Phill Niblock at 80. Café Oto. 28. ii. 13

lost time1…well what I thought was interesting about this evening (notwithstanding Geoff Winston’s concerns as expressed on LondonJazz) was the way that it casually occupied a chunk of time…

Immediately after the opening performance by Thomas Ankersmit a film was projected onto the screen without introduction. No title sequence or preliminaries – just straight into the images of men working in a sawmill. Then, at some arbitrary (?) point the music began – washes of electronic and acoustic sound with no apparent starting point. At the same time the bass clarinetist David Ryan took his place to the left of the screen. The audience stopped talking and the film continued but Ryan sat placidly as if awaiting his cue. Projected on the screen was the record of faceless people doing repetitive jobs – mostly by this time de-scaling, gutting and filleting fish with alarming looking knives in torrents of ice and water. This abject spectacle reminded me of the unsettling fish factory in David Cronenberg’s Existenz. After a while Ryan began to improvise over the ‘score’ adding further sensitive levels of wash and drone to the sound. Then he stopped and the recorded music and the film continued. When the music finally came to an end it was without a climax. The audience clapped in a half-hearted way as if not sure that the ‘piece’ was over – but a few seconds later the projector was also turned off marking a definitive end.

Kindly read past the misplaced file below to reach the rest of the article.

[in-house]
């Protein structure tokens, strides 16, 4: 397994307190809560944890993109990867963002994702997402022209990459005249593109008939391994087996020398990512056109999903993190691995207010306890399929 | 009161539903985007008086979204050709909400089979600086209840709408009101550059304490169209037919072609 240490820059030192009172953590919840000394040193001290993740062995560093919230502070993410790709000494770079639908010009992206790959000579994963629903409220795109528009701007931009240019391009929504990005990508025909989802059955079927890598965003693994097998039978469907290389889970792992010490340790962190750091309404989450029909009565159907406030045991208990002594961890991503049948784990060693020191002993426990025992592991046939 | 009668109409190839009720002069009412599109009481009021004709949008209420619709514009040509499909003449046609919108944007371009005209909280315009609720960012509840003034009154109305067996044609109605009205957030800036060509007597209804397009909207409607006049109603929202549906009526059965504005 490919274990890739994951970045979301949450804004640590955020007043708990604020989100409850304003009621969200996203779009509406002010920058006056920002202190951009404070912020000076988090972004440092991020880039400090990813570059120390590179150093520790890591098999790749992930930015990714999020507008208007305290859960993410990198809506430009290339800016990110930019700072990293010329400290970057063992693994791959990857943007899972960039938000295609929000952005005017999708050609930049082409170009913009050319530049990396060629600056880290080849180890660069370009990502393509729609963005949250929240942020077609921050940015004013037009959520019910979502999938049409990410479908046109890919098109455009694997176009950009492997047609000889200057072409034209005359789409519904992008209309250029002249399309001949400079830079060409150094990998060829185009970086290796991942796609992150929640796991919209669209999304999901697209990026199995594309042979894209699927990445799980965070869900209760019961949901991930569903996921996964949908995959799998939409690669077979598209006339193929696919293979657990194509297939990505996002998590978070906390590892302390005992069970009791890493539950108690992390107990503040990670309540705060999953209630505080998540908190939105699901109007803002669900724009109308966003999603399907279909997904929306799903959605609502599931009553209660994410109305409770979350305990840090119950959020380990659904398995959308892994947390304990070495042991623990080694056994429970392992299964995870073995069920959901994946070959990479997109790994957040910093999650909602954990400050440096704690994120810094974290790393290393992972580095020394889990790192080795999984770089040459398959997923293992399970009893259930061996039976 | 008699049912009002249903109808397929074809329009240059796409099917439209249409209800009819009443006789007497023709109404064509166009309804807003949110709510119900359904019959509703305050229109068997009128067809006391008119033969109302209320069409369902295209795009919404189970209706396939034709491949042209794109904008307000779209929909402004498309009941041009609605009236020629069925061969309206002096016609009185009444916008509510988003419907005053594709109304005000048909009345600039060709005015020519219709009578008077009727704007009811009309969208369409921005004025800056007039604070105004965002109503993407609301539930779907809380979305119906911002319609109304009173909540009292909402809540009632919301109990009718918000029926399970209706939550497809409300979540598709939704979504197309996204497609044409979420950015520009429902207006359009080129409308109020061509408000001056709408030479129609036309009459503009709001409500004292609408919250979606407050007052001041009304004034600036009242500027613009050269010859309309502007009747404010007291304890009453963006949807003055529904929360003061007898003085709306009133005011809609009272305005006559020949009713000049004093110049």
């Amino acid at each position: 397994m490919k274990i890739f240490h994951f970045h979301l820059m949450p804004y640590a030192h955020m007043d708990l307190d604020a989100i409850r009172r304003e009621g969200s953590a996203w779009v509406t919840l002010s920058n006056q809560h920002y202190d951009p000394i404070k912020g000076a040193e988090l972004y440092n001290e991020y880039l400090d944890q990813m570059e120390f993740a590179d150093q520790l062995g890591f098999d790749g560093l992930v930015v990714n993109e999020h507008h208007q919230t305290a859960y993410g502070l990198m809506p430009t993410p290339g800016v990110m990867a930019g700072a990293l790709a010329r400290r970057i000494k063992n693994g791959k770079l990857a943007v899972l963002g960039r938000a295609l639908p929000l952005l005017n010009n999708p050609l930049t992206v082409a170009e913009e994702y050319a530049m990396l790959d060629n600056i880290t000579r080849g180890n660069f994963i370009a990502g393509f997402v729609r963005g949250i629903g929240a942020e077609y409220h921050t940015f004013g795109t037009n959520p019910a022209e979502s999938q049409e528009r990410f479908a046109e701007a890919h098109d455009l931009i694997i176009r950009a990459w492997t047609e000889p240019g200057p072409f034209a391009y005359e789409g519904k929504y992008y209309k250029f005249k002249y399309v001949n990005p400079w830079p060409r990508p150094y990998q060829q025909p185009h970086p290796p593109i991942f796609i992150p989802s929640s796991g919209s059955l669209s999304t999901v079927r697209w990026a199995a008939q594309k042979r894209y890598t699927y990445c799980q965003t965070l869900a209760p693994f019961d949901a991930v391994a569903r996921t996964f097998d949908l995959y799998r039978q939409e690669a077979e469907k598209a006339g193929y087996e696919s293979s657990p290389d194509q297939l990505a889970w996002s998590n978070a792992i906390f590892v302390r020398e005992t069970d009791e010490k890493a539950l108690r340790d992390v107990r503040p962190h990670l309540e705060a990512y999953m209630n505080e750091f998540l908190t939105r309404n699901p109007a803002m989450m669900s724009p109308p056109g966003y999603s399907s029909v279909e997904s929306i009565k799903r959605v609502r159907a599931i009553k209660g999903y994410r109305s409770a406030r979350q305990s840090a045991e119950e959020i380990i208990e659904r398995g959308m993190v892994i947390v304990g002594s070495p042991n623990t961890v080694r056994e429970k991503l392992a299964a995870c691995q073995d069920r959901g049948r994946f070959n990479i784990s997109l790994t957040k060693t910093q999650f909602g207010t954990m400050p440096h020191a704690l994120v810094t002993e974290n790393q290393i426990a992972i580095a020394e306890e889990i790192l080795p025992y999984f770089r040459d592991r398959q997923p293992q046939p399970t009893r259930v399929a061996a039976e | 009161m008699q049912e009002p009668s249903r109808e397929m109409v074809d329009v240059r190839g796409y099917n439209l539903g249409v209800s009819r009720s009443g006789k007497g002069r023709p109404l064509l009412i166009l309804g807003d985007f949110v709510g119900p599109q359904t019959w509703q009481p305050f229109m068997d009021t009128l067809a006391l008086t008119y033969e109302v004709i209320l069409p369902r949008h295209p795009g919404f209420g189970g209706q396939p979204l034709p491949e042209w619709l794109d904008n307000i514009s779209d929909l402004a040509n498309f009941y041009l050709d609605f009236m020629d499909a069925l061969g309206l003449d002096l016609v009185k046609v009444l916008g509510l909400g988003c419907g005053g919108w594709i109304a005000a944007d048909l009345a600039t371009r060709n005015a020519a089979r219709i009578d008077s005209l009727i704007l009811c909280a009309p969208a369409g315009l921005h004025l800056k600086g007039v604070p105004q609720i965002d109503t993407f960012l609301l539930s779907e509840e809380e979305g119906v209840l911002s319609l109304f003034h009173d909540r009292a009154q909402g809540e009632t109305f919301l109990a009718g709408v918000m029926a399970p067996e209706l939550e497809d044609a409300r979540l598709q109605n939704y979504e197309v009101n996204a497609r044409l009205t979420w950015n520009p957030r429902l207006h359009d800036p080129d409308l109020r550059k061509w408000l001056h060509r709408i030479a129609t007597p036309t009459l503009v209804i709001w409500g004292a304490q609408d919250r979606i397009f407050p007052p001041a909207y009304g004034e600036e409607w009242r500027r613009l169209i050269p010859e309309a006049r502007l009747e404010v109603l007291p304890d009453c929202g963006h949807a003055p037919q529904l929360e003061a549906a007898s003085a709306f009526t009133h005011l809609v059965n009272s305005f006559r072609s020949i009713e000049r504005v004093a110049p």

Maybe the obvious comparison here is with Godfrey Reggio’s film Koyaanisqatsi with music by Philip Glass – but I have always had problems with the judgemental quality of this work. The staging of the event ‘Phill Niblock at 80’ suggested we were being shown a fragment of work (both in its meaning as labour and in the musical/artistic sense) that was ongoing and even infinite. It was as if these activities (fish-gutting and music-making) had been happening before we all sat down to witness this particular stretch of time and they would continue after we left the building. In this what we experienced was an anti-performance that happened to be directed in that place and at that time by Phill Niblock. And this gave the event what might be called a political edge. There was a point being made about that idea of ‘work’ I think. This was the ordinary-invisible made into something seen and experienced in a way that moved it into the Perecian category of the infra-ordinary. So the music was present but detached…existing alongside the film which itself was documentary without commentary and without interpretation…